ASHES.

Ashes. Millie’s father’s ashes. Her sisters, Molly and May wanted nothing to do with them; they didn’t want to go to their father’s funeral, but Millie begged and persuaded them; they arrived, sat in the church in blues and greens, glum and unfeeling. What was she to do with the ashes now that she had them? I’m not coming around to the house all the time his ashes are there, Molly has said. Throw them in the sea, May had said. No, down the lavatory, flush them away, Molly had countered. However, neither option appealed to Millie. She sighed. Turned the black wooden casket in her hands. It’s like a small coffin, she mused. Hard to think you can condense a human being into such a small space. She stared at the casket; stared at the black wood. She found it hard to believe her father was in there now. She wondered if the dead could read thoughts; whether her father was watching her from his spiritual home, with that stern stare of his, his moustached upper lip huge like a walrus’s. She had no idea where to put the ashes. On the mantelshelf seemed obvious, but she didn’t want him staring down at her while she sat in the lounge watching the TV. He despised the box. Wouldn’t let her have it on unless he was asleep or out at the club with his old cronies. Why’d you bring them home? Molly had asked a few days ago on the telephone. She couldn’t leave them at the crematorium; not just abandon him there. Should have got them to bury the damned things, May had said coldly. Could have bought a plaque with his name on, I suppose, Millie had suggested. Ought to have put in bold brass here lies a creep who interfered with girls, Molly suggested. Leave it blank, May said. Best forgotten, Millie said softly. He’s home now. Molly spat on the grass by the bus stop and said she’d not come and see her all the while he was stuck there. Millie stood up from the kitchen table, walked with the casket to the sink. She placed the casket down on the draining board and washed her hands. Where to put the damned ashes, then? She asked herself, giving the casket a sideward glance. Maybe if she hid them in her bedroom, the other two would be none the wiser; but the thought of him there watching her dress and undress each day and night made her cringe. No, not there. The old wooden shed, where he loved to spend his time when he was fitter, seemed a likely place, but it leaked; she didn’t want the casket and ashes to get soggy. She reached for the towel to dry her hands, knocked the casket into the sink with a noisy clatter. She stared, her heartbeat thumped, her hands sweated. It was an easy thing to do, just to open it, pour the ashes down the sink, and flush them away once and for all. No, she said to herself, grabbing the casket, holding it to her breast, feeling the dampness seep into her blouse and bra. She walked around the kitchen clutching the ashes tightly. Where? She mused anxiously. She rubbed the casket dry on her blouse. Gazed at it for a few minutes in silence. Father’s room. Why not there. Yes. Just where he belongs. Rest him on the old dresser. Lock the door. Molly and May never go in there, not after what happened. Those years ago. Best to forget. Millie nodded, walked up the stairs to her father’s bedroom. She habitually knocked. Fool. Stupid fool, she muttered. She unlocked the door, entered in with the casket of ashes. The room smelt stale; smelt of tobacco and rotting flesh. He had died in here. She laid the casket on the old dresser by the window. It looked just right. Placed where it ought to be. Out of harm’s way, she mused, folding her arms, stepping backward away from the window and the dark wooden casket with its ashes. The room looked like a tomb; felt like one too. Cold. A chill about the room. She gave the room a long stare. A lot had happened here. Dark things. Sins had been breed here. Touching, feelings, beatings. She closed her eyes. Echoes from the past filtered through her mind. Memories seeped. No, not here, not here. She grabbed the casket, rushed to the upstairs lavatory, opened the casket, emptied the ashes down into the pan, and flushed them away. She flushed and flushed until there was no trace of him left. She placed the lid back on the casket, carried it downstairs, and out into the backyard. There she stuffed the casket into the dustbin underneath a plastic sack and slammed down the lid. She sighed. Sensed the sweat under armpits. Her hands felt filthy. All of felt unclean. She would bath; lay and soak; steam away every particle of him that may have found its way onto her body and clothes. She stared up at the sun; it seemed brighter now. Birdsong sounded; far away, a child laughed.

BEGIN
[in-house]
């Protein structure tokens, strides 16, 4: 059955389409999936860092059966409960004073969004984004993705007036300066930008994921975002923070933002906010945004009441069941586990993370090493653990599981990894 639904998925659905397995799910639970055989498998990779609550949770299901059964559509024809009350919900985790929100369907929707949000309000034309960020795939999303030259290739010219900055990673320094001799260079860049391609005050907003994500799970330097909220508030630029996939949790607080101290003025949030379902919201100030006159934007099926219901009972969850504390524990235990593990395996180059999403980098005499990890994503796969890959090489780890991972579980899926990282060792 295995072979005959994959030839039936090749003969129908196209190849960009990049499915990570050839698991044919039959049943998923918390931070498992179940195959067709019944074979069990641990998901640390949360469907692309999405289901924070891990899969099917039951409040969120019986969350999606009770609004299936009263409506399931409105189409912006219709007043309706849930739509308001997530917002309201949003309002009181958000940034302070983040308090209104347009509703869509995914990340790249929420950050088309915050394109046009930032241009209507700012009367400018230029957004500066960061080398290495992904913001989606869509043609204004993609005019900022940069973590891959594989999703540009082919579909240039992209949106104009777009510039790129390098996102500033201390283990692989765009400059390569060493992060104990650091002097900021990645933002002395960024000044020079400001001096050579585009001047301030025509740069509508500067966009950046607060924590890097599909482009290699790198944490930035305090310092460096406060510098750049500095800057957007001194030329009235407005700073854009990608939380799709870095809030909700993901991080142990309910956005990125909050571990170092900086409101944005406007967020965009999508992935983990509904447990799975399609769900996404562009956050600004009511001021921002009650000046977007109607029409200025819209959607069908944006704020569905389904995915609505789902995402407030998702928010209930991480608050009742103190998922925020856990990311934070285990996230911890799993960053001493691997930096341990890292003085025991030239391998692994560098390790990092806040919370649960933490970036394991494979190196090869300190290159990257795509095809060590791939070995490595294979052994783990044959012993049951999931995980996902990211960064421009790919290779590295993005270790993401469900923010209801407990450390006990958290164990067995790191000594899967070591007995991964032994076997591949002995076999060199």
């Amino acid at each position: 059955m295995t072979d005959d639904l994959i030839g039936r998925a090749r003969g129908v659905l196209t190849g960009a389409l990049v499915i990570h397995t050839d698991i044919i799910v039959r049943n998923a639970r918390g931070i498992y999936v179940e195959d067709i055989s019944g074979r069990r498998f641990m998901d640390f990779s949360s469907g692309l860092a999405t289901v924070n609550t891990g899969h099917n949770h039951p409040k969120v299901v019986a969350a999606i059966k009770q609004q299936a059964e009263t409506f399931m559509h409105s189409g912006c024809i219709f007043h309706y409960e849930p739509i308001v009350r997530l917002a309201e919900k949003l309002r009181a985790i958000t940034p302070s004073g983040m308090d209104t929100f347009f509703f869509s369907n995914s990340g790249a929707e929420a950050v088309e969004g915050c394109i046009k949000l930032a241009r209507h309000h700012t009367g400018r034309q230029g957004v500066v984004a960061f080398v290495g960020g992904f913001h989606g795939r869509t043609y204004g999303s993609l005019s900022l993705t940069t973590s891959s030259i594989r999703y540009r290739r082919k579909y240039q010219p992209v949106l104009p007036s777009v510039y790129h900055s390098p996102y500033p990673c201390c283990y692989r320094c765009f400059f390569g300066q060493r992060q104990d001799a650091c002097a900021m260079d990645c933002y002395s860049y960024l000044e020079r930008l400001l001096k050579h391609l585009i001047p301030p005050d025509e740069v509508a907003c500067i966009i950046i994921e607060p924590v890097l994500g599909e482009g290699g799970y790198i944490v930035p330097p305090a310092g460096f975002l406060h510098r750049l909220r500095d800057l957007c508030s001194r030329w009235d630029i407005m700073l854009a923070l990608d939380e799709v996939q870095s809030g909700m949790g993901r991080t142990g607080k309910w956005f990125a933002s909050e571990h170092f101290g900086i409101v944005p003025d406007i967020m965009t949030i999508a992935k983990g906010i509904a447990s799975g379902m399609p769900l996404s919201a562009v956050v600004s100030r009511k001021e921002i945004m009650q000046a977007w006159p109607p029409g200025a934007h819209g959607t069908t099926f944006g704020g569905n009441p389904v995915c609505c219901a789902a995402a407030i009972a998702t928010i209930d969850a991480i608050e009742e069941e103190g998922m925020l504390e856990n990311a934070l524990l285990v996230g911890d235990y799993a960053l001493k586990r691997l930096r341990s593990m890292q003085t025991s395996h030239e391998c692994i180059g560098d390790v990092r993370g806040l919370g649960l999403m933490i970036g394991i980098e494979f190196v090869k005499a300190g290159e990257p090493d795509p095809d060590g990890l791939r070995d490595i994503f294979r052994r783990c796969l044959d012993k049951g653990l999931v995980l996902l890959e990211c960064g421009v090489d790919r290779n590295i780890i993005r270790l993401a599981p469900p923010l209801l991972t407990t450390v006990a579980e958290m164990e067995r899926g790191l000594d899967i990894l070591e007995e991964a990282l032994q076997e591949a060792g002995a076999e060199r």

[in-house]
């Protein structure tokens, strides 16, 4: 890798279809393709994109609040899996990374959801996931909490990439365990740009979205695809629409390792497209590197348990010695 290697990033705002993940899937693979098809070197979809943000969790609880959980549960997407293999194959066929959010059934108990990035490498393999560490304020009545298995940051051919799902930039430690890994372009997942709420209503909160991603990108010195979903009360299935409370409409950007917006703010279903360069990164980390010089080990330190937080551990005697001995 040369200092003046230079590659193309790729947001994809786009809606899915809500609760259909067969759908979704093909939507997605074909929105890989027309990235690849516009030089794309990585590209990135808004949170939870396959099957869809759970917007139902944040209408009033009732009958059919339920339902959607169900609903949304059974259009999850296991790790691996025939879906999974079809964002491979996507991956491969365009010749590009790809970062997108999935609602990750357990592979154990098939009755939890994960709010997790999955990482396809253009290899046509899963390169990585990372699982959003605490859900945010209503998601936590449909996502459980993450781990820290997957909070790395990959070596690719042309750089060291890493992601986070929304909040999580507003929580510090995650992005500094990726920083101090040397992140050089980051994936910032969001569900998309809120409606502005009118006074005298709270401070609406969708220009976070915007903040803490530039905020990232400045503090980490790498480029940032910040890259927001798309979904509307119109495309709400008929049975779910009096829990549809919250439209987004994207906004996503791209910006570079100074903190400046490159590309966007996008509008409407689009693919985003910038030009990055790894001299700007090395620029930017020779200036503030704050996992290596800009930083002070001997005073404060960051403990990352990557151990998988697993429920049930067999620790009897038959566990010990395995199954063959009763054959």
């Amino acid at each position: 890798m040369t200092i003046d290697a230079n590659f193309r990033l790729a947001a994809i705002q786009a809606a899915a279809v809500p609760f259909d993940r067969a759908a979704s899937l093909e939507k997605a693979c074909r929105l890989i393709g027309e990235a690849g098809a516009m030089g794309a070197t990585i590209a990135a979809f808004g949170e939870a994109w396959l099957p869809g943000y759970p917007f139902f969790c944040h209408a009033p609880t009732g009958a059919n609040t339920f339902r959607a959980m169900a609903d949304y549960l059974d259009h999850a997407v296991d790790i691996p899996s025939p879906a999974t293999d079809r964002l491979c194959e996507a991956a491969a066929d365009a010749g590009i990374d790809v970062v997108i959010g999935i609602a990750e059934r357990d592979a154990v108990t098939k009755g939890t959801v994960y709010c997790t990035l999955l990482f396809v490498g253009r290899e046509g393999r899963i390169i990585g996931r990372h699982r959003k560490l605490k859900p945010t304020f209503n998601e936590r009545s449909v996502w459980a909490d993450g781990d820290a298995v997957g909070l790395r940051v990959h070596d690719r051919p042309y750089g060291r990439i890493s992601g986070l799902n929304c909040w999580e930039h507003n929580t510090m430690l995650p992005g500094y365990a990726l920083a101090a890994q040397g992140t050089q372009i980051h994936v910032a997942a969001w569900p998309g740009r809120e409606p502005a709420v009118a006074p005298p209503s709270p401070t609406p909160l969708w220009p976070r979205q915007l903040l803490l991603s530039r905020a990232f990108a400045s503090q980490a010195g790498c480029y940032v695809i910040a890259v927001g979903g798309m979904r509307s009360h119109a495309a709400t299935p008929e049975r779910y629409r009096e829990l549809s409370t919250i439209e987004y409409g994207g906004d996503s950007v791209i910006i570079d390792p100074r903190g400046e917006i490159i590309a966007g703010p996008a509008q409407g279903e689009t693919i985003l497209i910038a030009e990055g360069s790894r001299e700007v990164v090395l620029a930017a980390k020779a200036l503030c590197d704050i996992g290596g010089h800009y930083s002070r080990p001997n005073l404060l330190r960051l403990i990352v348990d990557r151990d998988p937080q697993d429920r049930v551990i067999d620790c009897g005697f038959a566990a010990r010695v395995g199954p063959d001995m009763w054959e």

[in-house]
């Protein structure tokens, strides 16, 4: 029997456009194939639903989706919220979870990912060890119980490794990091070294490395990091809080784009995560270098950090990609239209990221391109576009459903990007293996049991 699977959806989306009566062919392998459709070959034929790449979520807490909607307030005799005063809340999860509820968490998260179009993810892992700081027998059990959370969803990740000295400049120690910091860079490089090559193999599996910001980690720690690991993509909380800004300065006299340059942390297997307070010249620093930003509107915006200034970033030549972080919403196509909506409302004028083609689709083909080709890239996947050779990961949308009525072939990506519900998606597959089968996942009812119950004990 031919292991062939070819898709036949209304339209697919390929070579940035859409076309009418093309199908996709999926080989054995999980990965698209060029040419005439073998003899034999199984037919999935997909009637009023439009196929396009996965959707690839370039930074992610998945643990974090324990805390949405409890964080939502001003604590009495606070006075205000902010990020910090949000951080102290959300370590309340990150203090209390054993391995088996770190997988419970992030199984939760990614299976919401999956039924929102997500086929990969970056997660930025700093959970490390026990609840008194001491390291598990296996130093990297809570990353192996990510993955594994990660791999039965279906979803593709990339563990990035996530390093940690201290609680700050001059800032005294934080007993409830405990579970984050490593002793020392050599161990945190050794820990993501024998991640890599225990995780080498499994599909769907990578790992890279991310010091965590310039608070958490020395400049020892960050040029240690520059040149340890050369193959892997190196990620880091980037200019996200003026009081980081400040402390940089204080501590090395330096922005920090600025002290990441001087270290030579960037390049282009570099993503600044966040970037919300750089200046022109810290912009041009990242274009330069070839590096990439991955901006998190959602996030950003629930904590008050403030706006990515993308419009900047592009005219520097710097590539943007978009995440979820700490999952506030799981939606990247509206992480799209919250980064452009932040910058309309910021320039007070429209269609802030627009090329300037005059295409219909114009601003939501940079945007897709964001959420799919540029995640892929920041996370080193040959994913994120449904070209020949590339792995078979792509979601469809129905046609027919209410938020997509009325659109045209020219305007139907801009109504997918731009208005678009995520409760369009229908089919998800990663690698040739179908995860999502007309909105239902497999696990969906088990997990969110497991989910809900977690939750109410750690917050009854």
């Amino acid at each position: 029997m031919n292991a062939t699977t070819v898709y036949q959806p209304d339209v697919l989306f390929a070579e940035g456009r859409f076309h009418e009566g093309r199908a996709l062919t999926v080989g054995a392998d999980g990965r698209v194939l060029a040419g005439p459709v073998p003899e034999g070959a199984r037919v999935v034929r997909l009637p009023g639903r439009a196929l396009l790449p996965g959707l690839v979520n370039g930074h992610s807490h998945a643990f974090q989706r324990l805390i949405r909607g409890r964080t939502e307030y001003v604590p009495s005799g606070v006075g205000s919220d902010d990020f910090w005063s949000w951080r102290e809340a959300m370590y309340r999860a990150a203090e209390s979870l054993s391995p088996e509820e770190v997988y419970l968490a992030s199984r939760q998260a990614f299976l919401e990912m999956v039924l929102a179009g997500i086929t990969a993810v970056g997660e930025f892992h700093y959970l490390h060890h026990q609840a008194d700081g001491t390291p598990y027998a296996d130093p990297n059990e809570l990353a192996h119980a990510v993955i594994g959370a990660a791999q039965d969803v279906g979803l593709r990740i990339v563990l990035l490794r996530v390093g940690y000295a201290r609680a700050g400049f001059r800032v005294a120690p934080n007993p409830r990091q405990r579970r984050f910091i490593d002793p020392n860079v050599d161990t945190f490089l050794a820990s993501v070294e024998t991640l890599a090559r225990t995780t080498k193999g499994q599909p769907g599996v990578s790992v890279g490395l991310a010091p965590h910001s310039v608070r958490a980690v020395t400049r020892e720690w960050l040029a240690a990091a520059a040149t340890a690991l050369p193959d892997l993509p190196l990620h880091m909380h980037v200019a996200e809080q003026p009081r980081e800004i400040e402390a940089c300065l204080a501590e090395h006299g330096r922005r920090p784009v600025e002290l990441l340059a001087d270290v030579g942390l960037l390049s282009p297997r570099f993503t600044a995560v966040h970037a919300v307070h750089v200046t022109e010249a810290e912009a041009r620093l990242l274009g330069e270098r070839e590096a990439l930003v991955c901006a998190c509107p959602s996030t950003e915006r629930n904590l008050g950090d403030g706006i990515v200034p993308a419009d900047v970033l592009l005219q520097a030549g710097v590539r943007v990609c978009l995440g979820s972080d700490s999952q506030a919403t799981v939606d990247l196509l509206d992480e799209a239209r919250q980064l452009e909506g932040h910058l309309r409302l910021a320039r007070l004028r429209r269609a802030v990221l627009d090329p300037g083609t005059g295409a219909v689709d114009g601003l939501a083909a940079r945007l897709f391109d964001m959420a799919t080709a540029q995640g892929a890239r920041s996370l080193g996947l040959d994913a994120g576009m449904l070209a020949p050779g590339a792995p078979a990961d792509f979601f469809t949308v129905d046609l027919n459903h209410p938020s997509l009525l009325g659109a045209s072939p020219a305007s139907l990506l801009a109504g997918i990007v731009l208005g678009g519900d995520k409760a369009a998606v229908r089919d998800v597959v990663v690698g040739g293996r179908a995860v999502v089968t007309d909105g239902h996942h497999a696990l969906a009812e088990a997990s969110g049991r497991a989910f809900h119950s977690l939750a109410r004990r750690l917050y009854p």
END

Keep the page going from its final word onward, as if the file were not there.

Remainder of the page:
ASHES.

TerryCollett

Horsham, United Kingdom

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